In the heart of Sacramento, next to the State Capitol, is a restaurant that serves plates inspired by the flavors of the Caribbean. Cafe Connection is a family-owned cafe that offers homemade Carribean meals, opened by Ken Chan and Debbie Rajkumar in fall 2008. Rajkumar said that any customer can instantly feel welcomed when entering their establishment.

“This may sound like a crazy thing, but a homeless person can come here and feel good and a person can come from the capital and feel good as well,” Rajkumar said. “It's a warm, comfortable place for people to be, and they bring the best out of me.”

According to Rajkumar, prior to the pandemic Cafe Connection was averaging around $800 a day. Now, Rajkumar says the restaurant barely makes $60-70 dollars a day. Rajkumar says that she plans on retiring and closing the business because of the financial impact but reconsiders when she thinks about the familiar faces that come into her shop.

“You know when I see my regular people come in here, and people come from outside and they say, ‘You know, I'm happy to see you,’ it makes me feel good,” Rajkumar said. “It gives me that incentive to continue, and it's a different feeling. There's no monetary value to any of this.”

Rajkumar described losing most staff members to unemployment benefits and experiencing slower customer traffic as the biggest changes during the pandemic. She said she handles all of the restaurant operations by herself.

“I'm here working alone pretty much, we can't have people eating here, and they can’t eat outside,” Rajkumar said. “It's really hard on us. Every time I question myself, but I'm a strong person.”

Good Vibes Vegan Cafe and Herbs

Good Vibes Vegan Cafe and Herbs' storefront remains "Coming Soon" in downtown Sacramento on Sunday, Feb. 7, 2021. The store was set to open in April 2020 but is still awaiting grand opening due to COVID-19.

Inspired by being unable to find good vegan alternatives, Jaeda Barnes created Good Vibes Vegan Cafe and Herbs to share her cooking with the vegan community. Good Vibes Vegan Cafe serves its food by taking preorders and delivering it to customers on the weekends.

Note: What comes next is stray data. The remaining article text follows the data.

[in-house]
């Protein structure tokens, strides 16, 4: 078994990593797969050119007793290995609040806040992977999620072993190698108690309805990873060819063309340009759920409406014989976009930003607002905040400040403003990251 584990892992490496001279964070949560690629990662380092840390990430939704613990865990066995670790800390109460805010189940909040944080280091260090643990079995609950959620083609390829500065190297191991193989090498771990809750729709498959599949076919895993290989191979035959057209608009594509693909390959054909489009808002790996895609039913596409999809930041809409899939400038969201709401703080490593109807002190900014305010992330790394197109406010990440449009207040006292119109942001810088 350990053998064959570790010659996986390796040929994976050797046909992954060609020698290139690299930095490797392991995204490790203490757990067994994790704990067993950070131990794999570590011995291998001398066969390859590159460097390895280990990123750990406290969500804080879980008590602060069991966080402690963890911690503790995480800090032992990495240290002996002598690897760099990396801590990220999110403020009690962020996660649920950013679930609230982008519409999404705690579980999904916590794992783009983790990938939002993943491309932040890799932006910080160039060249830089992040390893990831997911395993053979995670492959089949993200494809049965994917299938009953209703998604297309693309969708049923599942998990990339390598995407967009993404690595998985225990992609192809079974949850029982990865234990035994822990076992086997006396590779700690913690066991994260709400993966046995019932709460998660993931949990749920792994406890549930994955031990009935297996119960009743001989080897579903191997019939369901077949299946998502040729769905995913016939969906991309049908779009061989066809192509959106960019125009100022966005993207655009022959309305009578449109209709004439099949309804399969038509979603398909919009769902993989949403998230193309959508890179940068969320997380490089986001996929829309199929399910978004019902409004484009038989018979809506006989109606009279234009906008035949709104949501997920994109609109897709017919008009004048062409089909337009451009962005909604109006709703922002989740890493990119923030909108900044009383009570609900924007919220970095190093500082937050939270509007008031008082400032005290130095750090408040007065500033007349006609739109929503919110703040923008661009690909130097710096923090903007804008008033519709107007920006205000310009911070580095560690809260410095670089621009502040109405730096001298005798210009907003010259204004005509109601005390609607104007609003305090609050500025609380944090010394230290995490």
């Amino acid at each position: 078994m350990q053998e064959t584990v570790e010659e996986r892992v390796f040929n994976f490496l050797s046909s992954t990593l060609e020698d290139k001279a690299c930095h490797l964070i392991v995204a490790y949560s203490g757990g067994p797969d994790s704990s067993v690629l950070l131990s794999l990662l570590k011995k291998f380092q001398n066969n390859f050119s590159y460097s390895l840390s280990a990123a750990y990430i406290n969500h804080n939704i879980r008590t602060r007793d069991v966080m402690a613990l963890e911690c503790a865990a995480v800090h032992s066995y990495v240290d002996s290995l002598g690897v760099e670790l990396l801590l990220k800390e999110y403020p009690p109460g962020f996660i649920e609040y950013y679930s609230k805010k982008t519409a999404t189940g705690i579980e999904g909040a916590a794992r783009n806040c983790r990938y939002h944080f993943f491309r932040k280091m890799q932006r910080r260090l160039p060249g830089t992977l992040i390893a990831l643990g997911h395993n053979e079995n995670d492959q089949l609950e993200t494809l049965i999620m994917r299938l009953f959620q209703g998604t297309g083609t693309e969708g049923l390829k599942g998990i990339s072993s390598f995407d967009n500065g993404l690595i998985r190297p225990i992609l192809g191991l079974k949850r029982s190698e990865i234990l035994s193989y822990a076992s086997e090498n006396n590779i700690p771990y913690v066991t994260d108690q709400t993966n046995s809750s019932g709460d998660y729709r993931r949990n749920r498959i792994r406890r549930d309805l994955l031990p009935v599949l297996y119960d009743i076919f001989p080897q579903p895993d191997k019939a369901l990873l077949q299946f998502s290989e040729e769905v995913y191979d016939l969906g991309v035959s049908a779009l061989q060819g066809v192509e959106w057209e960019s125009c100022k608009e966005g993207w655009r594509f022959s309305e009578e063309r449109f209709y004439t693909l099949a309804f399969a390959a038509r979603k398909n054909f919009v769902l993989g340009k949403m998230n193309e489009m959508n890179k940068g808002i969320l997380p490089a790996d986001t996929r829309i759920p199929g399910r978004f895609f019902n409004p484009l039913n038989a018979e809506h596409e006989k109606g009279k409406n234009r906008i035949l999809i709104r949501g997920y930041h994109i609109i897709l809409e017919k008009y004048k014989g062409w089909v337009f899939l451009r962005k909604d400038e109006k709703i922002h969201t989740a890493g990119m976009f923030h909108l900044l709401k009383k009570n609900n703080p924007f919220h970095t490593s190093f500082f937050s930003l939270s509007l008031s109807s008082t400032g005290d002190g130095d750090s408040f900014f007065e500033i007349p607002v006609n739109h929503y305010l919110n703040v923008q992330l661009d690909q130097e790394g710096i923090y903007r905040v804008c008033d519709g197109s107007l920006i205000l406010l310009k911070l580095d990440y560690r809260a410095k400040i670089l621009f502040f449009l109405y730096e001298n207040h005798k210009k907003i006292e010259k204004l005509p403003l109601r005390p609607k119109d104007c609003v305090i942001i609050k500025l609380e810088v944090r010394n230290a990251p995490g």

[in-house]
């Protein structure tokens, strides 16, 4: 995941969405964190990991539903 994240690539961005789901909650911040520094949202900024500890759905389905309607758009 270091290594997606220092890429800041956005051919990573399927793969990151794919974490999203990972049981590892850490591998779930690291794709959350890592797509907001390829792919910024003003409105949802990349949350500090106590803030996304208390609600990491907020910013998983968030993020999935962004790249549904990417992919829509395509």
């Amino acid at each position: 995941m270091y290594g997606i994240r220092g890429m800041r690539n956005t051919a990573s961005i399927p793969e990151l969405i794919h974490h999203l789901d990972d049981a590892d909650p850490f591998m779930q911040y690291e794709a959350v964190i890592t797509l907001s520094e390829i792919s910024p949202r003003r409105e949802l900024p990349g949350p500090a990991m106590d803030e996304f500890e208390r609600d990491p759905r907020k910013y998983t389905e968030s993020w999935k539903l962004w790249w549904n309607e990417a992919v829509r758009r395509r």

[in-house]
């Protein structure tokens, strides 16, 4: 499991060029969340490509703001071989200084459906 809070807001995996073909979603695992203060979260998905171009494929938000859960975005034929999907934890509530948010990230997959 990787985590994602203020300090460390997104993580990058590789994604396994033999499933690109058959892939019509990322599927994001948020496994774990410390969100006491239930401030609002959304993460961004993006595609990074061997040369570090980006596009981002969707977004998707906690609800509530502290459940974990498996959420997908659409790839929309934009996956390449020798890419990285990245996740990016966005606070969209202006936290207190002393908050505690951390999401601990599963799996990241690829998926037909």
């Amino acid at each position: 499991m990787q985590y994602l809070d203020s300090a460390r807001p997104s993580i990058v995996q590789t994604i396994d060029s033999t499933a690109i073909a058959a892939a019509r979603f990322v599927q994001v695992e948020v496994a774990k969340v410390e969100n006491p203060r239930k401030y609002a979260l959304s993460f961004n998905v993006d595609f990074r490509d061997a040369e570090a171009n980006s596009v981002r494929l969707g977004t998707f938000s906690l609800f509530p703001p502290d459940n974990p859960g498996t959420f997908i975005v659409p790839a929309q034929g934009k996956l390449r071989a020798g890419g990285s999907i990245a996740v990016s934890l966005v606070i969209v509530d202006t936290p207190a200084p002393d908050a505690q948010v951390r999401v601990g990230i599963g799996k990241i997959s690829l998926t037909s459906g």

“I was inspired by being a vegan and not being able to eat really tasty food that tasted like the nostalgic foods that I grew up on,” Barnes said. “So we created something for ourselves.”

As the business idea came about, so did COVID-19, ultimately not allowing Barnes to open her original idea for a restaurant in April 2020. Although the pandemic put a strain on opening the business, it didn’t stop Barnes from getting her vegan food out to the community by renting out ghost kitchens, kitchens to cook food strictly for weekend deliveries.

Barnes primarily sells soul food, but with a twist. Although she does traditional soul meals, like her Thanksgiving-themed meal, consisting of her vegan turkey - a combination of wheat protein and seasoned soy - mashed potatoes, gravy, candied yams, mac and cheese, cranberry sauce, and coleslaw. She also does meals such as spaghetti, meatloaf, beef stroganoff, and others.

“We say vegan with a soul food twist, meaning that it’s made with so much love, soul, and good vibes, things like that,” Barnes said. “So it’s comfort food, good rich nostalgic food made with love.”

Barnes said she has learned through her food that her passion is to serve people, and with that, she also goes out monthly to serve the homeless community in Sacramento, cooking anywhere from 100 to 150 restaurant-quality meals.

“At least once each month we will cook or take hygiene items out to the homeless community,” Barnes said. “We fill up our van with hygiene items for our homeless community and me and my husband will get in the van and distribute the items...we cook up the same exact meal for them and will serve it to them hot or we’ll bring them brand new items for themselves. So that’s also something that we take pride in doing.”